Sep 9, 2020
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In the episode, Teressa Alexander shares her journey from being an associate degree student to a Ph.D. student. She talks to us about her many research endeavors. After working for a challenging advisor, she knew what to look for as she searched for more research opportunities.
She talks to us about how in one of her studies one of her test subjects started giving birth in the midst of an experiment. She talks to us about how an email got her at Harvard doing research and he difficult time getting into graduate school.
Teressa Alexander is currently pursuing a Ph.D. in plant physiology at The University of the West Indies, Trinidad and Tobago. Teressa did her undergraduate degree in physics at Morgan State University while working in research labs studying cancer biology and insect biomechanics. After graduation she spent two years as a research fellow at Harvard, discovering a passion for plant physiology. Her desire to work on tropical plant models drew her to the West Indies. Here, she focuses on linking genotypic differences to drought tolerance in Cacao trees (Theobroma cacao) under climate change.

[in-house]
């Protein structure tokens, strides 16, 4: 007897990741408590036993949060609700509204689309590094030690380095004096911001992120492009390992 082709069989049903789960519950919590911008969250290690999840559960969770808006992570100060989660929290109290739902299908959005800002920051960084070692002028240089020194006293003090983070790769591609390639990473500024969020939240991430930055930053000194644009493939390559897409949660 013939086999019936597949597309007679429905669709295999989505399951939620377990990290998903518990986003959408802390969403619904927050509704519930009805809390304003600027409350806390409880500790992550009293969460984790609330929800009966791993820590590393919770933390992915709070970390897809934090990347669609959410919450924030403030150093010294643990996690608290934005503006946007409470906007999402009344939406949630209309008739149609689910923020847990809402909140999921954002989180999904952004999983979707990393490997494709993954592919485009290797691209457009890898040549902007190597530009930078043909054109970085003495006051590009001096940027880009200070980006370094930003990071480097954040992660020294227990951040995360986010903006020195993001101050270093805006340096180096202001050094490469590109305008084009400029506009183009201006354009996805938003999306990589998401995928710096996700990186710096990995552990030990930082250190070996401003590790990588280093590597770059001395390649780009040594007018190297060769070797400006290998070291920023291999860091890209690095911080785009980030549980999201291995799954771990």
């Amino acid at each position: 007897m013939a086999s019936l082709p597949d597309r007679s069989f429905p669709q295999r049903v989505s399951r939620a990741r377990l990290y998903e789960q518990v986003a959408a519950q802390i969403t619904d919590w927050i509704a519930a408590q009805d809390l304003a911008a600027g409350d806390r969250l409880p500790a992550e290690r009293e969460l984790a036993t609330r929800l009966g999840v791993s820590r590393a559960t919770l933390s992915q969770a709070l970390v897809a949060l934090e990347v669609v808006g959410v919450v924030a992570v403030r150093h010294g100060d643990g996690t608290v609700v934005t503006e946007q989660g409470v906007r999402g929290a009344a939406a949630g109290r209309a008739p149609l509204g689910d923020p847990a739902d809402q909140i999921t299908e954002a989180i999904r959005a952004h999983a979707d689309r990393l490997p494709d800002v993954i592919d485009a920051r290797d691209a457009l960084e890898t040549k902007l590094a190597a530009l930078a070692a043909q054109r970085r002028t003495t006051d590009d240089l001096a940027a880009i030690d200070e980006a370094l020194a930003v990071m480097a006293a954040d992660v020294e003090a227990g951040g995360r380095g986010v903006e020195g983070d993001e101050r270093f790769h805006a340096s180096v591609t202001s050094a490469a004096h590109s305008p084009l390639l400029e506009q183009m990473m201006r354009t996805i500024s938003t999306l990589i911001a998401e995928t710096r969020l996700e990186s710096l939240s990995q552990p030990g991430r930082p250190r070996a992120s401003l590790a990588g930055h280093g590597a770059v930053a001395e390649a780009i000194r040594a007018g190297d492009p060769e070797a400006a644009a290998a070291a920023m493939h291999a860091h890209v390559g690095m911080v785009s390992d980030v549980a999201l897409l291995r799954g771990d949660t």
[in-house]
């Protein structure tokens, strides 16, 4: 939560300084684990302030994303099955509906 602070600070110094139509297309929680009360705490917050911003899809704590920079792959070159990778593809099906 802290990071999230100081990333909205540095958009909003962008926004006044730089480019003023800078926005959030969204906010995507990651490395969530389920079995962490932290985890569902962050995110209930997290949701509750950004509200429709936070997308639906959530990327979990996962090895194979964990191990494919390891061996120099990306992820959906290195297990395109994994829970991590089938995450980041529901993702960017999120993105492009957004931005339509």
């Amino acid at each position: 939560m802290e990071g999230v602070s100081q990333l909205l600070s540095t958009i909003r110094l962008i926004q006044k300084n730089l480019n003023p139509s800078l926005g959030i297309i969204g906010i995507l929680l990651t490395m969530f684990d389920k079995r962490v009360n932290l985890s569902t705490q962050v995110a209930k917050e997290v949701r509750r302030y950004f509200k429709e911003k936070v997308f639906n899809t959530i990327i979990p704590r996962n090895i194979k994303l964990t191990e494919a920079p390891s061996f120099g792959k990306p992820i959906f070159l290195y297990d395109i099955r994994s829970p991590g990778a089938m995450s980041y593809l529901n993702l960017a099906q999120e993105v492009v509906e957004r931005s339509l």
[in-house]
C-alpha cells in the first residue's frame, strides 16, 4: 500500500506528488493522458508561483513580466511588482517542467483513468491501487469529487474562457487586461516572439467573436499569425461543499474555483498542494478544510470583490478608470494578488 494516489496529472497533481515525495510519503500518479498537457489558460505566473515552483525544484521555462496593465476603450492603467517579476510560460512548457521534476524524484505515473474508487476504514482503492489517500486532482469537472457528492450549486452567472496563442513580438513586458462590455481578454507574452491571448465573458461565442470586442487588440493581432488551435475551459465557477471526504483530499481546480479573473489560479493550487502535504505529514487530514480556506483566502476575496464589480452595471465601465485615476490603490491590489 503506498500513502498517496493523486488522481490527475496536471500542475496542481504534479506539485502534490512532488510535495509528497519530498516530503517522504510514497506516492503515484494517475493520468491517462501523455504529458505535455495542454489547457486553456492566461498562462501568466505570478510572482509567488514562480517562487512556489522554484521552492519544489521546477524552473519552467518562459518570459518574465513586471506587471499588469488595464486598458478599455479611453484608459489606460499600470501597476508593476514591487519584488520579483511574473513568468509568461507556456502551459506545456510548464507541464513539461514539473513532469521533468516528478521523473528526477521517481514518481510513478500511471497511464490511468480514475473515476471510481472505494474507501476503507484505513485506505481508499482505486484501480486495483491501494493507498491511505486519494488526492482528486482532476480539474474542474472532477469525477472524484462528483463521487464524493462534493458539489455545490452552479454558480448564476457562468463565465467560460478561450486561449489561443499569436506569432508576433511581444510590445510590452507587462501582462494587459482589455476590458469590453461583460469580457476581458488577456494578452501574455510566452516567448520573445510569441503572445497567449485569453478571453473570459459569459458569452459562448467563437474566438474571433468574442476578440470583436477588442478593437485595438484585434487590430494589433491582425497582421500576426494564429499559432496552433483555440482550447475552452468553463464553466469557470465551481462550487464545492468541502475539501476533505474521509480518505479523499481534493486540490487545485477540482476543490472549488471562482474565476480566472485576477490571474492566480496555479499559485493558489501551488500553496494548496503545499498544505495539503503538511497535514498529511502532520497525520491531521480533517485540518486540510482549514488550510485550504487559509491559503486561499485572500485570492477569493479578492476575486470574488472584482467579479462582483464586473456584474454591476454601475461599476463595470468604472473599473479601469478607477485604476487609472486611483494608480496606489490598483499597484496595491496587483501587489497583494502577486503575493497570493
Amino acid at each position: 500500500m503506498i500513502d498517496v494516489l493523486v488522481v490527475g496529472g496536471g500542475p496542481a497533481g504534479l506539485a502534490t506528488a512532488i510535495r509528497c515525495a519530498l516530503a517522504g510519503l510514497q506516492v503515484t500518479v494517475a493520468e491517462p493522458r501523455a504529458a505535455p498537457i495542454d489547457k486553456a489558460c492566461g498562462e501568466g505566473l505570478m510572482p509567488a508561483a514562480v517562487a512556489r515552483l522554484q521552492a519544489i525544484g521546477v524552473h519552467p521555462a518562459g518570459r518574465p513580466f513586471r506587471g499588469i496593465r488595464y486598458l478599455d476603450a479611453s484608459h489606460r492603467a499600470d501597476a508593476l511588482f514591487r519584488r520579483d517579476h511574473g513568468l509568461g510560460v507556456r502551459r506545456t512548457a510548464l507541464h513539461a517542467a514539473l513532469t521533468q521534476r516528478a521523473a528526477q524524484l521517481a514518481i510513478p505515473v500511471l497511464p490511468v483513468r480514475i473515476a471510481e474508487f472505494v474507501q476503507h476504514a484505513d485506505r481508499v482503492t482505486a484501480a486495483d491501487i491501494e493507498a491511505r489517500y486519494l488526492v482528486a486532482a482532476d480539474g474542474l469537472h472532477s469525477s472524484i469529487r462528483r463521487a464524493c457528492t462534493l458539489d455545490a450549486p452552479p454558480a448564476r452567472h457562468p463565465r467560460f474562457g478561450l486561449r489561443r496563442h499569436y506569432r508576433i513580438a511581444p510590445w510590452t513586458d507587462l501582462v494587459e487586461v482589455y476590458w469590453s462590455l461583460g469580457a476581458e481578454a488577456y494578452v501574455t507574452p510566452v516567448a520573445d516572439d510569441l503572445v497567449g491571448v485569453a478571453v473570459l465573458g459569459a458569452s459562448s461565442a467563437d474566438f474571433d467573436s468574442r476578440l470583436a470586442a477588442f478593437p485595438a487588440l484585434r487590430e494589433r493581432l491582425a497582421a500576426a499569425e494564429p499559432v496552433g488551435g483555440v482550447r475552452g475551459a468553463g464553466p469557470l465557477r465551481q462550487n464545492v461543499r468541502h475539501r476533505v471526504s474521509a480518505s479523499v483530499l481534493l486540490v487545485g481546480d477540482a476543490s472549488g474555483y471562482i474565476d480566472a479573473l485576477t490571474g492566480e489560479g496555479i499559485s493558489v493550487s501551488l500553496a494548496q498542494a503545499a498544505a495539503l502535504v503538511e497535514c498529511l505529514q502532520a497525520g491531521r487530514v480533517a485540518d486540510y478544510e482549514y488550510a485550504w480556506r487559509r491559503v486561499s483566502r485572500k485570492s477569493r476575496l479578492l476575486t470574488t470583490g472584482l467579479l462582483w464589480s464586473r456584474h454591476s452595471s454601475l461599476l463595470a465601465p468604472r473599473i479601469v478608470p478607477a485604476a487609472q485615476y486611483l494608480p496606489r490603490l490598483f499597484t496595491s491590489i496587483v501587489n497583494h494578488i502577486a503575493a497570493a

Teressa has always had a strong desire to contribute to the significant upliftment of women and girls in science, build a network of Caribbean STEM professionals, and engage Caribbean youth in STEM. She co-founded STEMNoire, a scientific research conference and retreat for women within the African diaspora. Further, in an effort to amplify Caribbean voices in STEM and inspire Caribbean youth, she founded STEM Caribbean Media. Alexander also hopes through the communication of her scientific research, she can educate persons on the importance of farmers and the effects of climate change on this generation.
Connect with her:
Facebook: Teressa Melca
LinkedIn: Teressa Alexander
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